Sunday, January 18, 2015

Call it the scientific ignorance of the American voter — but don't call it the stupidity . . .

"Over 80 percent of Americans support 'mandatory labels on foods containing DNA.'"

But why? And who cares? Ilya Somin explains why this is a big deal:

"A recent survey by the Oklahoma State University Department of Agricultural Economics finds that over 80 percent of Americans support “mandatory labels on foods containing DNA,” about the same number as support mandatory labeling of GMO foods “produced with genetic engineering.” Oklahoma State economist Jayson Lusk has some additional details on the survey. If the government does impose mandatory labeling on foods containing DNA, perhaps the label might look something like this:
WARNING: This product contains deoxyribonucleic acid (DNA). The Surgeon General has determined that DNA is linked to a variety of diseases in both animals and humans. In some configurations, it is a risk factor for cancer and heart disease. Pregnant women are at very high risk of passing on DNA to their children.
The Oklahoma State survey result is probably an example of the intersection between scientific ignorance and political ignorance, both of which are widespread. The most obvious explanation for the data is that most of these people don’t really understand what DNA is, and don’t realize that it is contained in almost all food. . . .

Polls repeatedly show that much of the public is often ignorant of both basic scientific facts. . . . A 2012 National Science Foundation survey even found that about 25% of Americans don’t know that the Earth revolves around the sun rather than vice versa. . . .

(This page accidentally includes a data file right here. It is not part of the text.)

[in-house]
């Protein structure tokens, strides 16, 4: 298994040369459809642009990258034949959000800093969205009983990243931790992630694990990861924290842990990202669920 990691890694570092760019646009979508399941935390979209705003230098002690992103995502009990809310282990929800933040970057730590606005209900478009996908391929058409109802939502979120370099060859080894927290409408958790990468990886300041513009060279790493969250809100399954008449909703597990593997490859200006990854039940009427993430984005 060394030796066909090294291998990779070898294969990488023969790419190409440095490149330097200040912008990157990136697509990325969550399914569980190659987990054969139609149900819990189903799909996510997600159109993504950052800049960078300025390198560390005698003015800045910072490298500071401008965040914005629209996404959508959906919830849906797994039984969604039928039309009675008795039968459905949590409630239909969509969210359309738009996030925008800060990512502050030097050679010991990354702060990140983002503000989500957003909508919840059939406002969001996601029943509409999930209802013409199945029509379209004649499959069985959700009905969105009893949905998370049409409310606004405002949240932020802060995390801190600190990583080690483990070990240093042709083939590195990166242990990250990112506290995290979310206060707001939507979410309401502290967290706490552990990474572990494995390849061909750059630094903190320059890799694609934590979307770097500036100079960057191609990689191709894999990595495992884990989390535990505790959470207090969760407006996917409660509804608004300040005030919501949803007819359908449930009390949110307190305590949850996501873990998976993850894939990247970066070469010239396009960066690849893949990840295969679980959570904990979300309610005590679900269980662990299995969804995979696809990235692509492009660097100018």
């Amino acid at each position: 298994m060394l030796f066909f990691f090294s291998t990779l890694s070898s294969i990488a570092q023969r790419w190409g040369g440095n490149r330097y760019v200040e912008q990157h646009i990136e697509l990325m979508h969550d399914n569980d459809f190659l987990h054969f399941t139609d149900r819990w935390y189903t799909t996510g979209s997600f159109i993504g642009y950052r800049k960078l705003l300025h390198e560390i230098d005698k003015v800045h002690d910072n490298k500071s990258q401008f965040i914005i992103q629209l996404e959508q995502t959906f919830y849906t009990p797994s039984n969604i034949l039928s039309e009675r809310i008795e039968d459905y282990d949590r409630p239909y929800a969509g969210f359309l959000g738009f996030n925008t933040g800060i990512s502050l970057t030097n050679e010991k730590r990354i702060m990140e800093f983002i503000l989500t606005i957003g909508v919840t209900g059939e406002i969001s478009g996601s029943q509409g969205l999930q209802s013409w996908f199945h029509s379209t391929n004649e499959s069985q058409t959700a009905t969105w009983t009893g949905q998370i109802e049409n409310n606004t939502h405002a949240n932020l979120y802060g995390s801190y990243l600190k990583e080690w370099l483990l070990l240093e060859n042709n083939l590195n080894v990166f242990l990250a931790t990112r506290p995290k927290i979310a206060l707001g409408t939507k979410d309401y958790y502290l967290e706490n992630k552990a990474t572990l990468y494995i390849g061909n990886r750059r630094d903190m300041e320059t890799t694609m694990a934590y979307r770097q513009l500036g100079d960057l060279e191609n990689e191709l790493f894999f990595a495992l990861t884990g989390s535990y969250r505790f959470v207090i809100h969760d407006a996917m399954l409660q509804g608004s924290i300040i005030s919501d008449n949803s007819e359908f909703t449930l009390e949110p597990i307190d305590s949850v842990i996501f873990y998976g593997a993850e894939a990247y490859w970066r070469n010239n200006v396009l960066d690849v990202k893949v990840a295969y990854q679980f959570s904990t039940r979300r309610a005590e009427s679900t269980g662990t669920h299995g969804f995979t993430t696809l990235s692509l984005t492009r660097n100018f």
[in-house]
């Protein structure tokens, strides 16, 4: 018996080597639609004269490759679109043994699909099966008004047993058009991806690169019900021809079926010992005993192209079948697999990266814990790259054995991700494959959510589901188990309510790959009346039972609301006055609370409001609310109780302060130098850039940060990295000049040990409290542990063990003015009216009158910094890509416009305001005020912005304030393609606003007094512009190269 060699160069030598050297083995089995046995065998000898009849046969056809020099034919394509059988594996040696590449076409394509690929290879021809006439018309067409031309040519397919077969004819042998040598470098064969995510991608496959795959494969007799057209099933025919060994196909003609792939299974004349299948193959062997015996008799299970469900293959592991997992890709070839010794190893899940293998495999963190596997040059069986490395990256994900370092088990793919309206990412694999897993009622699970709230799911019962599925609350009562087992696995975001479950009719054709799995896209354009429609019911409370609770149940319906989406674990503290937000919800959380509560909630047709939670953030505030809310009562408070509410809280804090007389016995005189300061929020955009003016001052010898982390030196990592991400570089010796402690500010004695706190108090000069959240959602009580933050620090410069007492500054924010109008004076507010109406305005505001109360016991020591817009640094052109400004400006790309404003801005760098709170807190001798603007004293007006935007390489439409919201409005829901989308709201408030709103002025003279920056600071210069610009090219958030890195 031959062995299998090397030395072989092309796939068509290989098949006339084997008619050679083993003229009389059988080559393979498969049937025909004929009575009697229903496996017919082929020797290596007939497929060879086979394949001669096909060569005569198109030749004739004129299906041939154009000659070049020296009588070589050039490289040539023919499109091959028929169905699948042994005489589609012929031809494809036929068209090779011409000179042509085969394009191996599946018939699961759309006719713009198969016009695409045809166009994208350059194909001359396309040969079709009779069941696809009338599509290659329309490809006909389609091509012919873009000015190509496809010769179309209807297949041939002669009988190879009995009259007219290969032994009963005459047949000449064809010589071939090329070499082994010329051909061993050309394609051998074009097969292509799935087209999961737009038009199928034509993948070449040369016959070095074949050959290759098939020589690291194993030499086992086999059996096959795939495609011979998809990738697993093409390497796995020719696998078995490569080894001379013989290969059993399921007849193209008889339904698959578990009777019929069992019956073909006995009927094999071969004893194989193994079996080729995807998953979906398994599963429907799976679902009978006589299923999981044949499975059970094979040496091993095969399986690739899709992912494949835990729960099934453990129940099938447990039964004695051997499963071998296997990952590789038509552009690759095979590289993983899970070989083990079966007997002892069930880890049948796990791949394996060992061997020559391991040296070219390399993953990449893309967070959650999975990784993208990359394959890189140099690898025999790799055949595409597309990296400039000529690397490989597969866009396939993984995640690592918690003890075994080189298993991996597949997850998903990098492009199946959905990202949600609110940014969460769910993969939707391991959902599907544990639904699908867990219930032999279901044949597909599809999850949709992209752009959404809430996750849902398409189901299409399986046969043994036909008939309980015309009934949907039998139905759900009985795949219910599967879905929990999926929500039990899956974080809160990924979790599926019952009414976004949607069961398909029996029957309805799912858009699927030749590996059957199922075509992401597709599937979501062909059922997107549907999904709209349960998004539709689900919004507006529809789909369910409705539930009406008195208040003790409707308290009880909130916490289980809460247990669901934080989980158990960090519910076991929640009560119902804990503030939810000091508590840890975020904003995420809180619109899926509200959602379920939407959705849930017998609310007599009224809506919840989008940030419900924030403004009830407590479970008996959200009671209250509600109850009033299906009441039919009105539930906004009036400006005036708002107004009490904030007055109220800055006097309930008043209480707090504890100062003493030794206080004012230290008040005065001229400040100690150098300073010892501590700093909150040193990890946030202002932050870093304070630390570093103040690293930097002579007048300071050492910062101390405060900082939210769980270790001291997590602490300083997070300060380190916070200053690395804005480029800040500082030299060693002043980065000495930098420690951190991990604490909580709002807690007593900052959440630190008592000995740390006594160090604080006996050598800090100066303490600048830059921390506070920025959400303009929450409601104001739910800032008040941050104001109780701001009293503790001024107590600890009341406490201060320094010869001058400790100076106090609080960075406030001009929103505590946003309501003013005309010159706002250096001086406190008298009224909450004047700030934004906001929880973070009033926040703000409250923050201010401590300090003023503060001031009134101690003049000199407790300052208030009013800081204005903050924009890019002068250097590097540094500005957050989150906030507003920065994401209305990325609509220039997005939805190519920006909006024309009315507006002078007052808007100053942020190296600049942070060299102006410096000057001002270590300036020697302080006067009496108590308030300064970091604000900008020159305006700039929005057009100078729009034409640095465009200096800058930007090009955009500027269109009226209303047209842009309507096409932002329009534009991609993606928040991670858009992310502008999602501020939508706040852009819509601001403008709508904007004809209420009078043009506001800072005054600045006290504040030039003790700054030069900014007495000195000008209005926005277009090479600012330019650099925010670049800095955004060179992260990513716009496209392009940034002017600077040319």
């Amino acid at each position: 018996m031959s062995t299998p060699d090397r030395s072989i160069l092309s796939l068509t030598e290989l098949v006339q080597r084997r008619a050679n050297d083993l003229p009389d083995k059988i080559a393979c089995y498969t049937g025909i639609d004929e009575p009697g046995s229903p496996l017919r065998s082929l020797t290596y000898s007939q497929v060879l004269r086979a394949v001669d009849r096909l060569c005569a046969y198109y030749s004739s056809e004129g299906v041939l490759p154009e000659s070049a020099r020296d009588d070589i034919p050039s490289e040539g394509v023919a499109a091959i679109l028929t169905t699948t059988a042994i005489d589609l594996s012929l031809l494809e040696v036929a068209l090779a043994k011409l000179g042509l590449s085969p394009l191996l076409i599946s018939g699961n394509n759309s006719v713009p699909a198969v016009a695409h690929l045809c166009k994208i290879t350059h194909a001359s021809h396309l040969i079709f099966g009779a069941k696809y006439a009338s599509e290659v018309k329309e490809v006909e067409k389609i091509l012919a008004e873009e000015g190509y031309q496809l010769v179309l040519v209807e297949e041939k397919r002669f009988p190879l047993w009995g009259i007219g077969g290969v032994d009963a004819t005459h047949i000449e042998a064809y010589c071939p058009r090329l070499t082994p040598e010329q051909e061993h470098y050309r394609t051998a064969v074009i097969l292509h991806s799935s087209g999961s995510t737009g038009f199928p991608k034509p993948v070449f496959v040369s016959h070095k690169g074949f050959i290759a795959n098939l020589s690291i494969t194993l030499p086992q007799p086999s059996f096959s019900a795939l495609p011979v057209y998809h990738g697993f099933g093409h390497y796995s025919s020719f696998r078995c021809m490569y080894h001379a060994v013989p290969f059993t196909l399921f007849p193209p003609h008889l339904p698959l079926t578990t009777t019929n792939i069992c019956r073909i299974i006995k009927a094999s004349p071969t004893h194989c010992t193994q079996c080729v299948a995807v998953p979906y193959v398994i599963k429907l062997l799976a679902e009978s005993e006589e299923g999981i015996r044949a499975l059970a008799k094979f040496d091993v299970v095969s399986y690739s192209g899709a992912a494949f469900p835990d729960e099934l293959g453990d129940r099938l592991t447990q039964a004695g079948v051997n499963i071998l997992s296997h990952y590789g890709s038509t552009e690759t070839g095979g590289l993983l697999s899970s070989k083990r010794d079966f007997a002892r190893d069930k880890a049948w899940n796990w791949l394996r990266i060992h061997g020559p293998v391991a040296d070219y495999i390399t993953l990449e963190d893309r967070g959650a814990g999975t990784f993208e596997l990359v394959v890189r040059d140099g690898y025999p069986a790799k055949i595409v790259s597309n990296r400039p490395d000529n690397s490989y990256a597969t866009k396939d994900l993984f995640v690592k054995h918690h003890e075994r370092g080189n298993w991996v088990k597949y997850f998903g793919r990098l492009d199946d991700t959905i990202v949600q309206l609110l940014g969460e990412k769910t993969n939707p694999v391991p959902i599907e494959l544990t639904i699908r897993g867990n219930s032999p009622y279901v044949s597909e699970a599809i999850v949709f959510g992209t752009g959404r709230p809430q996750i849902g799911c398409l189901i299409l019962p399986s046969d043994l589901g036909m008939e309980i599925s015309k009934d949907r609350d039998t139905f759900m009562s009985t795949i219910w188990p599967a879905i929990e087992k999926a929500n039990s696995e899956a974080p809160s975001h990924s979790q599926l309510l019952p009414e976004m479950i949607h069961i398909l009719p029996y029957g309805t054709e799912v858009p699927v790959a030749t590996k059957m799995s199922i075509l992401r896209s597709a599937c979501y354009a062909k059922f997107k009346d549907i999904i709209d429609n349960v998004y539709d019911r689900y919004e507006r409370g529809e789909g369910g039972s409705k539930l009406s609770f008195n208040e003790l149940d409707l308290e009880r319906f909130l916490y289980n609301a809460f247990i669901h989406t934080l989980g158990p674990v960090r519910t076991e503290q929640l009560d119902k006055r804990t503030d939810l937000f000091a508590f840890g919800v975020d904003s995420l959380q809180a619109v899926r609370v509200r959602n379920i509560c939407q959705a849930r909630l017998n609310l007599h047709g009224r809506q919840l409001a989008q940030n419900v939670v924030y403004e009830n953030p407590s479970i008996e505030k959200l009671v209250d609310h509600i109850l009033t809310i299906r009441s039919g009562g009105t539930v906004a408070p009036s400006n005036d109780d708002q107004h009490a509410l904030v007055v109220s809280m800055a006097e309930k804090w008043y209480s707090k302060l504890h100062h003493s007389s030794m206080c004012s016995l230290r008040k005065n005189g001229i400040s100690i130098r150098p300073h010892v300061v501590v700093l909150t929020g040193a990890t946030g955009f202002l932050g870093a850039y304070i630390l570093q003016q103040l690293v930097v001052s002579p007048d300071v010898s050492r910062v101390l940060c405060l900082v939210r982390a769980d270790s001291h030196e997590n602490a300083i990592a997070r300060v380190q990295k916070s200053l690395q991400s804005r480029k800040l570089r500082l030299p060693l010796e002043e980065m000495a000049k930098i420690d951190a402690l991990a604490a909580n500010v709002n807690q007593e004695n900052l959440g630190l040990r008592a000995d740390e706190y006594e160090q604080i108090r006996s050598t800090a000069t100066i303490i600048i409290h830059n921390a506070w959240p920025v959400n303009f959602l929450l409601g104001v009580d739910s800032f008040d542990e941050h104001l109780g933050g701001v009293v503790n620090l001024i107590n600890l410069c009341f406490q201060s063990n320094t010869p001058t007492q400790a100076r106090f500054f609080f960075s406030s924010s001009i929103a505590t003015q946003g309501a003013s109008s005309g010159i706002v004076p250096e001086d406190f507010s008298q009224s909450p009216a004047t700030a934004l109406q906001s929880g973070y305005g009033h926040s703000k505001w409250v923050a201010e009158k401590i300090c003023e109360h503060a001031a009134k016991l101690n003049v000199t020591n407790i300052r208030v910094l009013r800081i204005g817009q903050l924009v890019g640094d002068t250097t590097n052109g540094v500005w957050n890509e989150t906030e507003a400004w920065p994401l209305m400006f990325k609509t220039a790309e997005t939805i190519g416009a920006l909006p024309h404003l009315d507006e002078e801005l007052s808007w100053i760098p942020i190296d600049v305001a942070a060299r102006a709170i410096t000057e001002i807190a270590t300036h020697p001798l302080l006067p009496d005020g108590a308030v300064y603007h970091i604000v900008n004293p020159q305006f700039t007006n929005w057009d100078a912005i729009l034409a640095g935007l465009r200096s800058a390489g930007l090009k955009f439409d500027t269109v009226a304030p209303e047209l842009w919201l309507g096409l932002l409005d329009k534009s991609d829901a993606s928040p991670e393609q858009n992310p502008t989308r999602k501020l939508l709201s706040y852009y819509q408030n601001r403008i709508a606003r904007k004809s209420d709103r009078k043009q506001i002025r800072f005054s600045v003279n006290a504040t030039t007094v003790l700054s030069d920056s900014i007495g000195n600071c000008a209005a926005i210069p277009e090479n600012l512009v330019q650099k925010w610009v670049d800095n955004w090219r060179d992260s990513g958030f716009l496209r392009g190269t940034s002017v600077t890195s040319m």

It would be a mistake to assume that widespread political and scientific ignorance are the result of “the stupidity of the American voter,” as Obamacare architect Jonathan Gruber put it. Political ignorance is not primarily the result of stupidity. For most people, it is a rational reaction to the enormous size and complexity of government and the reality that the chance that their vote will have an impact on electoral outcomes is extremely low. The same is true of much scientific ignorance. For many people, there is little benefit to understanding much about genetics or DNA. Most Americans can even go about their daily business perfectly well without knowing that the Earth revolves around the sun. Even the smartest people are inevitably ignorant of the vast majority of information out there. We all have to focus our time and energy on learning that information which is most likely to be instrumentally useful, or at least provide entertainment value. For large numbers of people, much basic political and scientific information doesn’t make the cut.

Unfortunately, this is a case where individually rational behavior leads to potentially dangerous collective outcomes. While it doesn’t much matter whether any individual voter is ignorant about science or public policy, when a majority (or even a large minority) of the electorate is ignorant in these ways, it can lead to the adoption of dangerous and counterproductive government policies. In this case, excessive and unnecessary warning labels on food products could confuse consumers, and divert their limited attention from real dangers.